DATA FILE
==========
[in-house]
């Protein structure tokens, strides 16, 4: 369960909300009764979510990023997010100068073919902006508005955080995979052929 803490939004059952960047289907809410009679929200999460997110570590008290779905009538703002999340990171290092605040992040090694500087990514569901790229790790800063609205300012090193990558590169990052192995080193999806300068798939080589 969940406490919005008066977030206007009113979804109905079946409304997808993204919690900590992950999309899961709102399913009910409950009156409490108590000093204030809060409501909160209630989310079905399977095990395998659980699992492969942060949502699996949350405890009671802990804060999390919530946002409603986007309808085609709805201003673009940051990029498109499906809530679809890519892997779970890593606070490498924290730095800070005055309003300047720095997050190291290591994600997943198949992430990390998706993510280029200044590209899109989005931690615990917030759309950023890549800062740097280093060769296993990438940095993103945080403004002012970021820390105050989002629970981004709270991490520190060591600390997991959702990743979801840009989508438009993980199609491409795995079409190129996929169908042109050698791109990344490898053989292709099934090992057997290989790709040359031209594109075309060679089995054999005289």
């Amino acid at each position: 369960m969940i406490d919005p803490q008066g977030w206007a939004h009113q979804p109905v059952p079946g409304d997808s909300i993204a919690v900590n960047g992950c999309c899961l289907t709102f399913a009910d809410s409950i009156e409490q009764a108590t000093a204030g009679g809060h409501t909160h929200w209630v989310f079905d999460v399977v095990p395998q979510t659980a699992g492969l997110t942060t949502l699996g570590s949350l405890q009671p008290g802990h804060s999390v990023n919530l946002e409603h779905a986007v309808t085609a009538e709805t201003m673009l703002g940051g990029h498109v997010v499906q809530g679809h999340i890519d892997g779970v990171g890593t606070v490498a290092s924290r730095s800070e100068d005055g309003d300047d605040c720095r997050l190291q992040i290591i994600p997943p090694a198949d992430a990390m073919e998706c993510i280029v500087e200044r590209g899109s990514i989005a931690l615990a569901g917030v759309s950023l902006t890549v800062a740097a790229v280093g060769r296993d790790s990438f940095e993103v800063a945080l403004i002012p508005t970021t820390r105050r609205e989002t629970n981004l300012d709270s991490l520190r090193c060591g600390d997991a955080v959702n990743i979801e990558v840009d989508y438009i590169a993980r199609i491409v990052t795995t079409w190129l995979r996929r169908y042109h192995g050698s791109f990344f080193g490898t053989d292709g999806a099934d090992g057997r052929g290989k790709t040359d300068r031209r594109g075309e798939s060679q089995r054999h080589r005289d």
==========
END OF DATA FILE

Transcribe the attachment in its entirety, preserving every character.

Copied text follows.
[in-house]
């Protein structure tokens, strides 16, 4: 369960909300009764979510990023997010100068073919902006508005955080995979052929 803490939004059952960047289907809410009679929200999460997110570590008290779905009538703002999340990171290092605040992040090694500087990514569901790229790790800063609205300012090193990558590169990052192995080193999806300068798939080589 969940406490919005008066977030206007009113979804109905079946409304997808993204919690900590992950999309899961709102399913009910409950009156409490108590000093204030809060409501909160209630989310079905399977095990395998659980699992492969942060949502699996949350405890009671802990804060999390919530946002409603986007309808085609709805201003673009940051990029498109499906809530679809890519892997779970890593606070490498924290730095800070005055309003300047720095997050190291290591994600997943198949992430990390998706993510280029200044590209899109989005931690615990917030759309950023890549800062740097280093060769296993990438940095993103945080403004002012970021820390105050989002629970981004709270991490520190060591600390997991959702990743979801840009989508438009993980199609491409795995079409190129996929169908042109050698791109990344490898053989292709099934090992057997290989790709040359031209594109075309060679089995054999005289």
């Amino acid at each position: 369960m969940i406490d919005p803490q008066g977030w206007a939004h009113q979804p109905v059952p079946g409304d997808s909300i993204a919690v900590n960047g992950c999309c899961l289907t709102f399913a009910d809410s409950i009156e409490q009764a108590t000093a204030g009679g809060h409501t909160h929200w209630v989310f079905d999460v399977v095990p395998q979510t659980a699992g492969l997110t942060t949502l699996g570590s949350l405890q009671p008290g802990h804060s999390v990023n919530l946002e409603h779905a986007v309808t085609a009538e709805t201003m673009l703002g940051g990029h498109v997010v499906q809530g679809h999340i890519d892997g779970v990171g890593t606070v490498a290092s924290r730095s800070e100068d005055g309003d300047d605040c720095r997050l190291q992040i290591i994600p997943p090694a198949d992430a990390m073919e998706c993510i280029v500087e200044r590209g899109s990514i989005a931690l615990a569901g917030v759309s950023l902006t890549v800062a740097a790229v280093g060769r296993d790790s990438f940095e993103v800063a945080l403004i002012p508005t970021t820390r105050r609205e989002t629970n981004l300012d709270s991490l520190r090193c060591g600390d997991a955080v959702n990743i979801e990558v840009d989508y438009i590169a993980r199609i491409v990052t795995t079409w190129l995979r996929r169908y042109h192995g050698s791109f990344f080193g490898t053989d292709g999806a099934d090992g057997r052929g290989k790709t040359d300068r031209r594109g075309e798939s060679q089995r054999h080589r005289d």